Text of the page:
Saturday, February 24, 2007

SOA Consolidation

Reactivity was purchased by Cisco for a cool $135MM, making it the largest acquisition in the SOA space. DataPower (aquired by IBM for ~$105MM and Systinet (acquired by Mercury for ~$102MM) were the other >$100MM acquisitions. Other smaller ones include Sarvega (acquired by Intel for ~$40MM), Conformative (acquired by Intel for ~$32MM), Infravio (acquired by webMethods for ~$38MM) pretty much consolidated the space leaving Forum Systems, Layer7, SOA Software and Amberpoint as the independent private companies. Further consolidation is inevitable.

The second wave of SOA Infrastructure startups in underway. Andrew Nash, CTO of Reactivity, started a company focused on XML identity. Sonoa Systems is the Next Gen XML Infrastructure Company still in stealth mode and is funded by SAP Ventures, Norwest Ventures, and Bay Partners.

Ofcourse, all XML/SOA infrastructure companies will require extensive SOA Testing to make their products enterprise ready. They will have to deal with the extensive web services/XML standards such as WS-Security, its profiles such as User Name, X.509, Kerberos, SAML tokens as well as SOAP signatures and encryption. Starting XML/SOA infrastructure companies from scratch will enable such new startups to build ground up on relatively newer and useful standards such as WS-Policy, WS-SecureConversation, etc. The second cycle will be shorter with exits taking 3-4 years unlike the 5+ years needed by the 1st wave of SOA consolidations.

For an interesting interview on Sonoa by Eric Knorr, see this video clip.

Saturday, February 17, 2007

Testing SOA Applications: App Labs Article

AppLabs Technologies is a Sequoia Funded testing company based in Hyderabad, India. AppLabs services encompass Functional, Performance, and Quality Testing with a distinctive SOA Testing focus. They published a good article on Approach to SOA Testing Applications. This article does a great job on detailing issues associated with Functional and Performance Testing.

On functional testing, it points out that most testing tools are focused on unit testing and are incapable of building composite interdependent tests across technology platforms, languages and systems.

On the performance testing front, this article takes the position that:

"Once the appropriate performance scenarios have been defined, multiple test tools/techniques are required because of the presence of different platforms and technologies. During test execution, monitoring application performance and collating data would be a challenge since there is no “one stop shop” tool which gives insight into the overall big picture."

Although obtaining a composite functional & performance picture may require source code access to figure out root bottlenecks, in modern, web services-based SOAs, the atomic web service "producer" API is what is being tested for performance characteristics. The web service operation internals are a black box operation that may internally call other web services. If all dependent contracts are advertised and available to a SOA Tester, then overall big picture performance characteristics are readily available from existing SOA Testing Tools.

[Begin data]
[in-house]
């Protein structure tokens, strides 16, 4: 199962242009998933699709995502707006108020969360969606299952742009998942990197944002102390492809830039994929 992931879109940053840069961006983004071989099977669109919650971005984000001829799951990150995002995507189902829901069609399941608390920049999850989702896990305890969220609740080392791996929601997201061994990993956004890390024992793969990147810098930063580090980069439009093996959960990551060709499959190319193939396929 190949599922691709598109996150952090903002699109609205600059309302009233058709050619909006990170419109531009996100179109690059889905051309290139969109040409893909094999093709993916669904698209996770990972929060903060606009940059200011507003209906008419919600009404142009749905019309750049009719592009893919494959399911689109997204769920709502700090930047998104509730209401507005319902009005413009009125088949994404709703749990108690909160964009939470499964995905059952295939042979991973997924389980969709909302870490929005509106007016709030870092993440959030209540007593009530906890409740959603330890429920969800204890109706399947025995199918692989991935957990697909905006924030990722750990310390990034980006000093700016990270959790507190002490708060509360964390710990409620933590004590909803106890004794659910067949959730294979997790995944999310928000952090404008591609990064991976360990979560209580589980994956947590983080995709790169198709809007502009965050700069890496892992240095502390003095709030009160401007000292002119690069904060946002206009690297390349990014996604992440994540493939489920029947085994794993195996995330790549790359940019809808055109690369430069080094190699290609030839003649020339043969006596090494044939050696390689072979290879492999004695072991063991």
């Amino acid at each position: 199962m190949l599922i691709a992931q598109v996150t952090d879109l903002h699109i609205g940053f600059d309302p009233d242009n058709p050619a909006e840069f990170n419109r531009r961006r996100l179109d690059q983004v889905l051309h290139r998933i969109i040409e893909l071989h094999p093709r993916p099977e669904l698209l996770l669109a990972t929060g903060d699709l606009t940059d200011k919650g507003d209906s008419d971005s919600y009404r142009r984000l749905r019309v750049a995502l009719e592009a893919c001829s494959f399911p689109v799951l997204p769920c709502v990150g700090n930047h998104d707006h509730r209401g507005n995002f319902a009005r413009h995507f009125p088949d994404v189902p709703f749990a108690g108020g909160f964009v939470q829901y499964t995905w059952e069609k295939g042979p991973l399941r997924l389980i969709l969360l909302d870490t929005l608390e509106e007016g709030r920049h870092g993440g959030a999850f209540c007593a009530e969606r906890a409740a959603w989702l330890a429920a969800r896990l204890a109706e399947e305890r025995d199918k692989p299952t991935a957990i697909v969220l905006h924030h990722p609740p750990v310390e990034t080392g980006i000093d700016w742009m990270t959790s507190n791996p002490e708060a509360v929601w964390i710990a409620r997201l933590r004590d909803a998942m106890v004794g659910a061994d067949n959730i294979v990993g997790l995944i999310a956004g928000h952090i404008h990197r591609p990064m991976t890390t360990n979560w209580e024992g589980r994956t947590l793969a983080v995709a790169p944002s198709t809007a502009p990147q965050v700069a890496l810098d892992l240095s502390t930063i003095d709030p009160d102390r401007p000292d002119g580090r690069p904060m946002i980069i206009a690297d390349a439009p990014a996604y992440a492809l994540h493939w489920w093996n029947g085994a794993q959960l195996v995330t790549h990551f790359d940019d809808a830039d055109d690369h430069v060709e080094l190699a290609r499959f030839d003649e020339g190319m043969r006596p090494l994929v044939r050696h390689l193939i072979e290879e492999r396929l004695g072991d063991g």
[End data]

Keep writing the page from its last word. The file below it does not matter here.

The visibility does stop at the WSDL API level that is provided to the SOA Tester however. For more detailed view into performance and functional characteristics, white box testing is required. This may not be feasible with the proliferation of SaaS. The next closest view into functional and performance characteristics of a web service may be obtained through Grey Box testing. See SOA Testing using Black, White, & Gray Box Techniques for details.

With the proliferation of web services-based SOA within Enterprises and SMBs, AppLabs is focused on the right space and is positioned to capitalize on the increasing testing needs of complex SOA deployments.

Tuesday, February 13, 2007

Testing SOA Applications and Services

Mercury/HP published a good article on SOA Testing highlighting some facets of "non-GUI" testing. Mercury solution seems to address Functional and Performance testing for SOA deployments. These 2 aspects of web services-based SOA testing are part of the 4 pillars of SOA testing necessary for comprehensive SOA test coverage. Interoperability and Vulnerability testing form the other two necessary Pillars of SOA Testing.

One of the features that stands out is Mecury's "stub-simulation" capability that allows testers to simulate services to build test suites without requiring access to the target production system.

For complete article, see Testing SOA Applications and Services (registration required).

Monday, February 05, 2007

Watch your SOA Testing Blind Spots

This latest article by Crosscheck Networks' R&D team highlights various common SOA Blind Spots that SOA testers experience in real-life deployments.

The Blind Spots and remedies focus on the following areas:

  1. Performance
  2. Security
  3. SOAP Attachments
  4. WSDL
  5. Interoperability
For these 5 areas of SOA Testing, the article describes how to identify common SOA blind spots and techniques for avoiding them.

The full article (PDF), can be downloaded here: Watch your SOA Testing Blind Spots